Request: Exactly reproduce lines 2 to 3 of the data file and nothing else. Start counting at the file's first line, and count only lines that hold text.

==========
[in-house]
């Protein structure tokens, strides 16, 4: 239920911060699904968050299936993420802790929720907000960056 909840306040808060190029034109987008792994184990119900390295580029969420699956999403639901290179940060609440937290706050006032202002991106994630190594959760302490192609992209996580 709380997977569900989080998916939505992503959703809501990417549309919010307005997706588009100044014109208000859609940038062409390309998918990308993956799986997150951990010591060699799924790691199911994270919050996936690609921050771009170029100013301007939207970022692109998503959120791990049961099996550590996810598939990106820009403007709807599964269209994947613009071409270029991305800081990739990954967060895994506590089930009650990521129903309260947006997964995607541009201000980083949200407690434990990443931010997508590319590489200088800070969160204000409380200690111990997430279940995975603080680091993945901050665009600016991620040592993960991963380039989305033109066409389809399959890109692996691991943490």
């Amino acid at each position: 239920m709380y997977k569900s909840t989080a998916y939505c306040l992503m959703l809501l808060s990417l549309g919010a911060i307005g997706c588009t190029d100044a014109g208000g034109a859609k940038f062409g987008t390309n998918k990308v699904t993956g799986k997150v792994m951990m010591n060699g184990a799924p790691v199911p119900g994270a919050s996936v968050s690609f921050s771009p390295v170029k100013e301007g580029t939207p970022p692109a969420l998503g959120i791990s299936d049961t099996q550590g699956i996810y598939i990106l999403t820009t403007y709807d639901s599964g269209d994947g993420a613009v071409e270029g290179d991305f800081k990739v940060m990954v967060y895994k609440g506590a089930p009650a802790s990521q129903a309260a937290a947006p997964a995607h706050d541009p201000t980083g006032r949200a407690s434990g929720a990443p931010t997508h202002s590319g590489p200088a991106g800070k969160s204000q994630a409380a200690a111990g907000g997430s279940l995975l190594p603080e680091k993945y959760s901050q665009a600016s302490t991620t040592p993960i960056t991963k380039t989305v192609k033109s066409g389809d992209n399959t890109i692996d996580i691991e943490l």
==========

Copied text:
């Protein structure tokens, strides 16, 4: 239920911060699904968050299936993420802790929720907000960056 909840306040808060190029034109987008792994184990119900390295580029969420699956999403639901290179940060609440937290706050006032202002991106994630190594959760302490192609992209996580 709380997977569900989080998916939505992503959703809501990417549309919010307005997706588009100044014109208000859609940038062409390309998918990308993956799986997150951990010591060699799924790691199911994270919050996936690609921050771009170029100013301007939207970022692109998503959120791990049961099996550590996810598939990106820009403007709807599964269209994947613009071409270029991305800081990739990954967060895994506590089930009650990521129903309260947006997964995607541009201000980083949200407690434990990443931010997508590319590489200088800070969160204000409380200690111990997430279940995975603080680091993945901050665009600016991620040592993960991963380039989305033109066409389809399959890109692996691991943490």
């Amino acid at each position: 239920m709380y997977k569900s909840t989080a998916y939505c306040l992503m959703l809501l808060s990417l549309g919010a911060i307005g997706c588009t190029d100044a014109g208000g034109a859609k940038f062409g987008t390309n998918k990308v699904t993956g799986k997150v792994m951990m010591n060699g184990a799924p790691v199911p119900g994270a919050s996936v968050s690609f921050s771009p390295v170029k100013e301007g580029t939207p970022p692109a969420l998503g959120i791990s299936d049961t099996q550590g699956i996810y598939i990106l999403t820009t403007y709807d639901s599964g269209d994947g993420a613009v071409e270029g290179d991305f800081k990739v940060m990954v967060y895994k609440g506590a089930p009650a802790s990521q129903a309260a937290a947006p997964a995607h706050d541009p201000t980083g006032r949200a407690s434990g929720a990443p931010t997508h202002s590319g590489p200088a991106g800070k969160s204000q994630a409380a200690a111990g907000g997430s279940l995975l190594p603080e680091k993945y959760s901050q665009a600016s302490t991620t040592p993960i960056t991963k380039t989305v192609k033109s066409g389809d992209n399959t890109i692996d996580i691991e943490l």